Wisconsin says a lot about our political discourse, none of it good… Complex issues are reduced to sound bites. Talking points of the extreme left and right dominate. Americans obediently fall into line, either for “free enterprise” or the “working man,” even if they don’t know what the phrase collective bargaining means.
— Michael Smerconish, The Philadelphia Inquirer, Feb. 25
I doubt very much the protesters standing in the Wisconsin cold don’t know what collective bargaining means. Perhaps Smerconish, a right-winger with a law degree, was arguing that working people think they know their rights but really don’t, possibly because they’re too dumb to understand the nuances of the laws that were passed over the years to protect those rights.
Displaying chutzpah of the highest order, Smerconish, who hosts a radio talk show and holds a cozy second job opining for the Inquirer, wrote that “media coverage of the frenzied atmosphere in Wisconsin” is to blame for the failure to provide “insight into who should be held accountable for unsustainable financial promises.”
Guess what, Mike — you are the media, and you’re doing a piss-poor job of providing insights about what’s at stake for the protesters or their foes. Many of us think the latter have been duped by the Republican propaganda machine into believing unions are to blame for Wisconsin’s budget shortfall, which wouldn’t even exist if tax rates on the wealthiest citizens hadn’t been drastically cut since the Eisenhower era…
But Smerconish wouldn’t want to hear such talk, it might distract him from his stock argument — i.e., extremists who “dominate” our discussions are avoiding “middle of the road realities” we must face in order to end the Wisconsin standoff and, it seems, passively accept the disappearance of decent jobs in America.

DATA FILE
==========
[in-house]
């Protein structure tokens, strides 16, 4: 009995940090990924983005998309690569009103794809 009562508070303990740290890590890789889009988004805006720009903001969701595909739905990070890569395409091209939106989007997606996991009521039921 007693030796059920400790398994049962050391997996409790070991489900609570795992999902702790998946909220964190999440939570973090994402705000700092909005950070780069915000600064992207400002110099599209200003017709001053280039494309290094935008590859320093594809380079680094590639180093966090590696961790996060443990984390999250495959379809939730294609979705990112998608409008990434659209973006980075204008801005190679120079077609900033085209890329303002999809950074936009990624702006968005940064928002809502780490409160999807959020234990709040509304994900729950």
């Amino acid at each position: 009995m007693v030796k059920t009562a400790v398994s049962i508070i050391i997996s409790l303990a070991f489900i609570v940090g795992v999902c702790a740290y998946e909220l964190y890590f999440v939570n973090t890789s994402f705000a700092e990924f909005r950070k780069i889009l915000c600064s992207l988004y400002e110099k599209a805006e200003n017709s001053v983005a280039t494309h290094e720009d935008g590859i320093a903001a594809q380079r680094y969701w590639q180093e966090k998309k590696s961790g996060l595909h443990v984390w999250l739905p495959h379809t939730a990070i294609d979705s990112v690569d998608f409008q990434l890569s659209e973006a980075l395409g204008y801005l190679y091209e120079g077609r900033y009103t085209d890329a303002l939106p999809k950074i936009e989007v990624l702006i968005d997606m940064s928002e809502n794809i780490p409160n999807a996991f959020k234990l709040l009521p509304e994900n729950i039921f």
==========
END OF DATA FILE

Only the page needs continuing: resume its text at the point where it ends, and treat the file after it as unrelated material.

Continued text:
In his column were statistics showing that union workers in Wisconsin earn more than non-union workers and have better benefits (that’s what unions are for!), as if this is reason enough for union workers to make wage and benefits concessions (something they’ve already done). Not surprisingly, he offered no statistics on the sums billionaire right-wingers have spent on fomenting the Wisconsin crisis, and no speculation on whether David Koch calls the shots for Gov. Scott Walker.
But God forbid we should conclude Smerconish was blaming the collective bargaining process for Wisconsin’s woes. “The lawyer in me,” he wrote magnanimously, “sees an analogy between collective bargaining and two sides involved in a legal dispute.”
It’s a favorite trick of right-wing commentators these days to pretend they’re arguing from the center, wherever that is. In this regard, Smerconish reminds me of the NYT’s David Brooks, the Earnest Weasel, who tries to sugarcoat his right-wing views with homilies about the importance of everyone converging — through astral projection, I guess — on that mythical center.
I take it back, there is a center in Philadelphia. It’s just east of Eden, around the bend from the Elysian Fields, in the big white building on Broad Street where Smerconish opines.